With the prime political focus on triggering Article 50 it might be easy to forget that there are other important events in 2017 that could shape British politics. Here are PAC’s early ‘ones to watch’:
- Copeland by-election, date not yet known.
After the announced resignation of Jamie Reed MP (Labour), Copeland is the focus of the first by-election to be fought in a Labour/Conservative marginal since Jeremy Corbyn became Leader.
In normal times, this contest would not arouse much interest. An easy win would be expected for the Opposition with it being a generally working-class constituency, six hours away from London that has been held by Labour for nearly a century. The NHS, a ‘Labour issue’, is also set to be a focal point due to the row in the constituency about plans to downgrade maternity services at the West Cumberland hospital. Not to mention, no government has gained a seat in a by-election since 1982.
These are not normal times and it is quite possible the Conservatives might win. Why? Well, beyond the facts that Mr Reed’s 2015 majority was small (2,564) and 62% of voters in the constituency voted to leave the EU, the Labour Party’s recent performances in by-elections in December 2016 laid bare the electoral weaknesses that polls have been reporting.
In Richmond Park its share of the vote fell from 12.3% in 2015 to 3.7%, and in Sleaford they slipped from second in 2015 to fourth. Jeremy Corbyn’s previously stated opposition to nuclear power, a key industry in Copeland, might also influence the result and the Tories are already milking this for all its worth.
Not to forget that UKIP’s new leader, Paul Nuttall, will be seeking an early demonstration of his plan to grab northern Labour heartlands which could further weaken Labour’s chances of retaining the seat. Certainly if they do lose it, there will once again be serious recriminations within the Labour Party.
- Local Government Elections in May.
These elections, which will predominantly taking place for county councils, will be considered for what they can further tell us about the ongoing state of the parties, especially given the ever present speculation about a ‘snap’ early election. They will be the first widespread test of Theresa May and Paul Nuttall’s leaderships, as well as Corbyn mark 2, and will provide insight into whether the current dire polling for Labour is reflected by voting intention. Claims about (1) a Lib Dem resurgence and, (2) the threat UKIP poses to Labour’s vote in the North, will also be put to the test. However, keep in mind the expected, traditional anti-Government swing in local elections.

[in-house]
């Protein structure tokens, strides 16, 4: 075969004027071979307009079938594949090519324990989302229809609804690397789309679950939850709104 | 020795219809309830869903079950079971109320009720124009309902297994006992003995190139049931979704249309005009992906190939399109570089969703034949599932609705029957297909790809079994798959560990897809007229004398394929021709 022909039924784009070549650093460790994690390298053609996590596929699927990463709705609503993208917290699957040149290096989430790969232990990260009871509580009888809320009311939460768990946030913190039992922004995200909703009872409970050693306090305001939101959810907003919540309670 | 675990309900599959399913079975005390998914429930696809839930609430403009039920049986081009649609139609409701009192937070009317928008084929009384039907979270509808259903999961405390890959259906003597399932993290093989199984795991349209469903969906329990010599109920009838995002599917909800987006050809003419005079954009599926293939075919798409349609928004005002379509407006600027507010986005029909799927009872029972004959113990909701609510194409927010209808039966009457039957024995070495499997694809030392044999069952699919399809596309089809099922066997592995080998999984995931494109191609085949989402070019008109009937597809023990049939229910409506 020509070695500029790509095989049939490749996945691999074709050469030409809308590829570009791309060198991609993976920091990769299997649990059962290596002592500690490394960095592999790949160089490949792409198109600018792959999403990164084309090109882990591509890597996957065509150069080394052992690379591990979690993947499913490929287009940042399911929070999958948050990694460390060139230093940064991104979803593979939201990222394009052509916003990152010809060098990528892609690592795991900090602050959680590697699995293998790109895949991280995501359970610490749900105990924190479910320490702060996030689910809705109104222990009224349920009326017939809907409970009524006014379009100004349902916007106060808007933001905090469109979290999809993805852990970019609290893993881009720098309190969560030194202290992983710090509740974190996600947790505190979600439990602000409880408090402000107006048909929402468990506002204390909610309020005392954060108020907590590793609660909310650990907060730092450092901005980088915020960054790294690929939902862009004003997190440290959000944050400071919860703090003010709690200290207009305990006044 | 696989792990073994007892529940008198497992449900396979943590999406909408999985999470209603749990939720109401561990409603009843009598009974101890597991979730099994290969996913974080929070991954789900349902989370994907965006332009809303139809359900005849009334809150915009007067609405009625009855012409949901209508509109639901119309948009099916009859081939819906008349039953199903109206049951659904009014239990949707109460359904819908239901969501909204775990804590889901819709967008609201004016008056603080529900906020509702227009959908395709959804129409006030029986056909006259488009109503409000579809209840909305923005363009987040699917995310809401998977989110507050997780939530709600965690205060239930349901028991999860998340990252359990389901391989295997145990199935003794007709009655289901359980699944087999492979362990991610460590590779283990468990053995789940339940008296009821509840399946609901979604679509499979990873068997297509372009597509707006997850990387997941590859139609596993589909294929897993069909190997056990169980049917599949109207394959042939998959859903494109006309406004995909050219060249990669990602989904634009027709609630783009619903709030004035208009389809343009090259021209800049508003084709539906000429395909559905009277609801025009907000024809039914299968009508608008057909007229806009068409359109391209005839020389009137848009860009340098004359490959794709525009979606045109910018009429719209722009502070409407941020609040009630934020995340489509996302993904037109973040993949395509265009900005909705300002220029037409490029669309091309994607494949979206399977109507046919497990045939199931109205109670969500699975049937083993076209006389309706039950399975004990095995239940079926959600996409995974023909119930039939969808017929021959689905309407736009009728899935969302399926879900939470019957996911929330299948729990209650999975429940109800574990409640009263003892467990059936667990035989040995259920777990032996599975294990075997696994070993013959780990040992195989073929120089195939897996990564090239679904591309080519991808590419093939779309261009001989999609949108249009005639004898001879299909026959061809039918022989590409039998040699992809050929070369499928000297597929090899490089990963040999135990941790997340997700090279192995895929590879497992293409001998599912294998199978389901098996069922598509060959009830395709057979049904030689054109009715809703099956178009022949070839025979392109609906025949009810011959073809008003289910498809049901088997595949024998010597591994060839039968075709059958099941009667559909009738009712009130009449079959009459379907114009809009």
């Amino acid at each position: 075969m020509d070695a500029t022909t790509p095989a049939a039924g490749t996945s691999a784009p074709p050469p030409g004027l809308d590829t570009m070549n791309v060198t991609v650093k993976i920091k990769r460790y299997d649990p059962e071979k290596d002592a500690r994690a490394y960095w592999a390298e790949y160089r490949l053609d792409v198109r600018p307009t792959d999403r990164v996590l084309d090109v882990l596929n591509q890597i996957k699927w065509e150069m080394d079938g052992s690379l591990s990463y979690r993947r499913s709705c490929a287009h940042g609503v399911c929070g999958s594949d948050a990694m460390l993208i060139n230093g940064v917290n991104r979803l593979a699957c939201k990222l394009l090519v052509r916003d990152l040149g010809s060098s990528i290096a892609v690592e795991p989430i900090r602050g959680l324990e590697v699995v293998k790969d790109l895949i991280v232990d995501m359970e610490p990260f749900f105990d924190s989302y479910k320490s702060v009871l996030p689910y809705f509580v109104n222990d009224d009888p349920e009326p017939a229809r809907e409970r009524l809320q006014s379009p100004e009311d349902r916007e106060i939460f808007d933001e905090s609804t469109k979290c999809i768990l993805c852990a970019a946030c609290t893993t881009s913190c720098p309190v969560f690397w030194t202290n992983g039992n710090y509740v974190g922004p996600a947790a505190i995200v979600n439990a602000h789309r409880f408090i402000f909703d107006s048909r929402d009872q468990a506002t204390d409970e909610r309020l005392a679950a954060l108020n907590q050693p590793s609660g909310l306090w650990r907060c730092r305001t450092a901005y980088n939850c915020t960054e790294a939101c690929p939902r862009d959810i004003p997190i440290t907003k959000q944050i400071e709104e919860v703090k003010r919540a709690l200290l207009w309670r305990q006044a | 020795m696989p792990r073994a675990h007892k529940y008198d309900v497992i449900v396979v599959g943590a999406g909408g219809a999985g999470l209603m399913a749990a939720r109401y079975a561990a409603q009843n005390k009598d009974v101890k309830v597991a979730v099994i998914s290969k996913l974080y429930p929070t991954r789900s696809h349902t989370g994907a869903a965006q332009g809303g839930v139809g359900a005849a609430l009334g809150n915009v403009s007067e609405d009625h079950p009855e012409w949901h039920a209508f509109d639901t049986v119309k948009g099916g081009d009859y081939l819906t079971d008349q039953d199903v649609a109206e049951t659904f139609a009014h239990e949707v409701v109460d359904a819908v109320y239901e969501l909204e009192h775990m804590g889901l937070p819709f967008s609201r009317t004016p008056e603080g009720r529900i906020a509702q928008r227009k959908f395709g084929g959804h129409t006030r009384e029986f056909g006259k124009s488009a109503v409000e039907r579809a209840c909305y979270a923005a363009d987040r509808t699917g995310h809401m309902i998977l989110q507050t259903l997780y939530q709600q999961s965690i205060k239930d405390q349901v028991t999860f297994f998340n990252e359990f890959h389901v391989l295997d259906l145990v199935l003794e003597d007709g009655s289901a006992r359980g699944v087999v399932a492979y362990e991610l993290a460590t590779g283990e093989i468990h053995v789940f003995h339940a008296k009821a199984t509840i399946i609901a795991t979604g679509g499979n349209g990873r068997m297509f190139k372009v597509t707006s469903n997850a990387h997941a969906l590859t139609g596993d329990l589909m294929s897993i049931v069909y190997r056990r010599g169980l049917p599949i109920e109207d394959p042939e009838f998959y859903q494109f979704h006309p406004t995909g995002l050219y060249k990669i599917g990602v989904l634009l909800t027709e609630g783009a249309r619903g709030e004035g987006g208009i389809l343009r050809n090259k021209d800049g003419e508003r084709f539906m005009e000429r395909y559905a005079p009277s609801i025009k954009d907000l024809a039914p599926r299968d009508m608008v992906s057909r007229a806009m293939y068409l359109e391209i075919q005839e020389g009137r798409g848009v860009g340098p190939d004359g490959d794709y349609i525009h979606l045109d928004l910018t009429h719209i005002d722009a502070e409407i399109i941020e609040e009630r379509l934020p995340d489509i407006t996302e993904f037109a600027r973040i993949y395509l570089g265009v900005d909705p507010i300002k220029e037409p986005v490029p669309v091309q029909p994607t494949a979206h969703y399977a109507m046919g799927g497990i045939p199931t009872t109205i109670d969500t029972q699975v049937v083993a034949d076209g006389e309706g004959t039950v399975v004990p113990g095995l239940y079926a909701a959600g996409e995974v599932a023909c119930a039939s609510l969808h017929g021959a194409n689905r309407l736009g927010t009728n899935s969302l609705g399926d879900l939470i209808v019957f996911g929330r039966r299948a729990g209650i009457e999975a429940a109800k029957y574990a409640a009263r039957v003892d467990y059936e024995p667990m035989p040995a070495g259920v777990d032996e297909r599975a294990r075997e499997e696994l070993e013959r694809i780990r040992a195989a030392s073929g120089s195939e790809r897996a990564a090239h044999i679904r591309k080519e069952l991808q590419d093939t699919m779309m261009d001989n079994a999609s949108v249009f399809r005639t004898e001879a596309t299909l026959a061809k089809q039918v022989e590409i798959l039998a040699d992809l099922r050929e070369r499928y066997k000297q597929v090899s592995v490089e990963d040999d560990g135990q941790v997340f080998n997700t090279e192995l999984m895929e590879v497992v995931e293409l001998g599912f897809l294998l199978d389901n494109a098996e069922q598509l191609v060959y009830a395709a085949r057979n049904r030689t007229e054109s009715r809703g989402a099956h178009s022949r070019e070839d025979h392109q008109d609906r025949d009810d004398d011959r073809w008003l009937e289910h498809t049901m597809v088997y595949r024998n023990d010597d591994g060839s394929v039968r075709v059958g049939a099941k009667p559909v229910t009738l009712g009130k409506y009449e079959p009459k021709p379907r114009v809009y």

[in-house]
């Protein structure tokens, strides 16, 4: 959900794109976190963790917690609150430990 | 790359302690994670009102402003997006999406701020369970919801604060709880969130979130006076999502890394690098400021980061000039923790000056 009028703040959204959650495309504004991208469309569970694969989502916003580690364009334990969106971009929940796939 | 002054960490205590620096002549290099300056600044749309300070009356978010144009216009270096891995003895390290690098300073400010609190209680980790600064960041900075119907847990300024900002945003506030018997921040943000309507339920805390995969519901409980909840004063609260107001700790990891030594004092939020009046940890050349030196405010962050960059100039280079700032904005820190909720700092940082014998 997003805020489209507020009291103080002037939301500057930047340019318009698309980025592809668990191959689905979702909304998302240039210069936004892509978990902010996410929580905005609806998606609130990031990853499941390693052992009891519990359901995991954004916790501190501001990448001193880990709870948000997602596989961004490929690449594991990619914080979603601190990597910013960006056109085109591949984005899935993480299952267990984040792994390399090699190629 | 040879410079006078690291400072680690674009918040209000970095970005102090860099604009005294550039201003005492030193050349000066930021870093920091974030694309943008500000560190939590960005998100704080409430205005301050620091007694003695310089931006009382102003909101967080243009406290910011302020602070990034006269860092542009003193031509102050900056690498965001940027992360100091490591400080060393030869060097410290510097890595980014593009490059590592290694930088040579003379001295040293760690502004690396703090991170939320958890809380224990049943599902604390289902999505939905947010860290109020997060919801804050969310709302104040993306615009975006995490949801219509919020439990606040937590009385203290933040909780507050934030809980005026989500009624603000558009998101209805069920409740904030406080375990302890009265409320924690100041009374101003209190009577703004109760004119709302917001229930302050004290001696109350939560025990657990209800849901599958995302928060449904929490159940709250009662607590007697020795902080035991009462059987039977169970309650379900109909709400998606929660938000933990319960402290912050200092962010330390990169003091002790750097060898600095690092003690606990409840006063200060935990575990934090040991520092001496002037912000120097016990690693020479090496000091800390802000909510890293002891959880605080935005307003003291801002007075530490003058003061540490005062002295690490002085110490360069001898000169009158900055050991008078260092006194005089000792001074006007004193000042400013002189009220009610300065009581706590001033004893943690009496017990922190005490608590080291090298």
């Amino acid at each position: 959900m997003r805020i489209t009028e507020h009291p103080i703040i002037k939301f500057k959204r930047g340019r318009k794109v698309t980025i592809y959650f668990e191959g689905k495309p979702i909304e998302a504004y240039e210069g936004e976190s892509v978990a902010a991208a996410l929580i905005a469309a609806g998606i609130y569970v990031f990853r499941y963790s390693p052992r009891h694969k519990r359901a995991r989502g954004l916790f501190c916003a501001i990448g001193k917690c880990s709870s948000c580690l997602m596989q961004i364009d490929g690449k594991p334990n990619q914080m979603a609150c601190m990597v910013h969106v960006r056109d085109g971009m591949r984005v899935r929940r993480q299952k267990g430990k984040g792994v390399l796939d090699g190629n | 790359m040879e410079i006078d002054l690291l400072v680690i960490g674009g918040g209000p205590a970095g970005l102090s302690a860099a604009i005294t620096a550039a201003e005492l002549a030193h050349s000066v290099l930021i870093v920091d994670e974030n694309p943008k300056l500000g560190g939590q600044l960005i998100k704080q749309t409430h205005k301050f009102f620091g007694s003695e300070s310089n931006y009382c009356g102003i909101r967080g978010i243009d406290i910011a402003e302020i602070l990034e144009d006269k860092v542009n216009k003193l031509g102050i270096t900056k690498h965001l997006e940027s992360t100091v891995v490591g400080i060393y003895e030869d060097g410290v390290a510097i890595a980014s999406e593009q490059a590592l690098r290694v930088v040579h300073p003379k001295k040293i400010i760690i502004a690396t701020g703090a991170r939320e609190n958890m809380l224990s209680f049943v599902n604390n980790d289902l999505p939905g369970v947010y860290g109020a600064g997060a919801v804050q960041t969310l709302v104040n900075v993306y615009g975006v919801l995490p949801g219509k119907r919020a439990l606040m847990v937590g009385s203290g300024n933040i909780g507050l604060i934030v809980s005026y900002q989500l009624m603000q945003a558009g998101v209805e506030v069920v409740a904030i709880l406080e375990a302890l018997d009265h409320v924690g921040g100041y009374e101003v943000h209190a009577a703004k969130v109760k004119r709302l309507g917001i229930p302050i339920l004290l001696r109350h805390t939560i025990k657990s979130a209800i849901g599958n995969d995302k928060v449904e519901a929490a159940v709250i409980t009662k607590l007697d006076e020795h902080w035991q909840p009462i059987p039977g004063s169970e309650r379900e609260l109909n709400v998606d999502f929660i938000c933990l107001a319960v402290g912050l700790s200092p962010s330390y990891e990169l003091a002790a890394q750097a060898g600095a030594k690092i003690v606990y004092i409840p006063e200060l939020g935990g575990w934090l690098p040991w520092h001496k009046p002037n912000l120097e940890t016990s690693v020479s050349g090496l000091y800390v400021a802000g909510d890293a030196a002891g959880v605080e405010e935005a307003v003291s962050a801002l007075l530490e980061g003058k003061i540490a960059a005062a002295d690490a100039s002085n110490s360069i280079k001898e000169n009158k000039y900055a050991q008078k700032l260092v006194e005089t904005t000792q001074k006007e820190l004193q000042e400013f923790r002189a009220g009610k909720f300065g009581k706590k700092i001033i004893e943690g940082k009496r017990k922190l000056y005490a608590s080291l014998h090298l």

- Mayoral Elections in May.
The first ‘metro mayors’ will be elected across 6 combined local authorities as part of devolution deals. In most of these contests, such as in Greater Manchester where Andy Burnham MP is the Labour candidate and the Party control most of the councils and Liverpool City Region where Steve Rotherham MP is standing, positive results for the Labour Party are expected. Probably the most interesting result will be in the West Midlands where the former Chief Executive of John Lewis will be hoping to win for the Tories in a more marginal contest.
Though, considering Sadiq Khan’s victory in the London mayoral election in 2016, equating Labour victories in these more cosmopolitan areas with support for the national party may be a mistake.
- Election of the UNITE Leader on 28th April.
Triggered by the resignation of the current leader Len McClusky, this election is being billed as having wider significance in the ongoing ideological battle for control of the Labour Party.
Mr McClusky is aiming to win a third term as General Secretary to keep him in post for the 2020 election. He is a close personal friend of Mr Corbyn and has offered ongoing and financial support. Gerard Coyne is the more moderate/centrist candidate. Those supporting him from within the Parliamentary Labour Party have been accused by Mr McClusky of desiring a return to a Blairite doctrine.
The contest is being considered a potential ‘game changer’ and a fight for the future of the Labour Party. Unite’s significant political and financial involvement, (their executives vote on Labour’s national executive committee and they are the Party’s biggest donor), means the result of the election could serve to either entrench Corbyn as Labour’s Leader for the 2020 election or increase his vulnerability to further attempted coups.
Date for the diary: 8th March, Philip Hammond’s first, and last, spring Budget.
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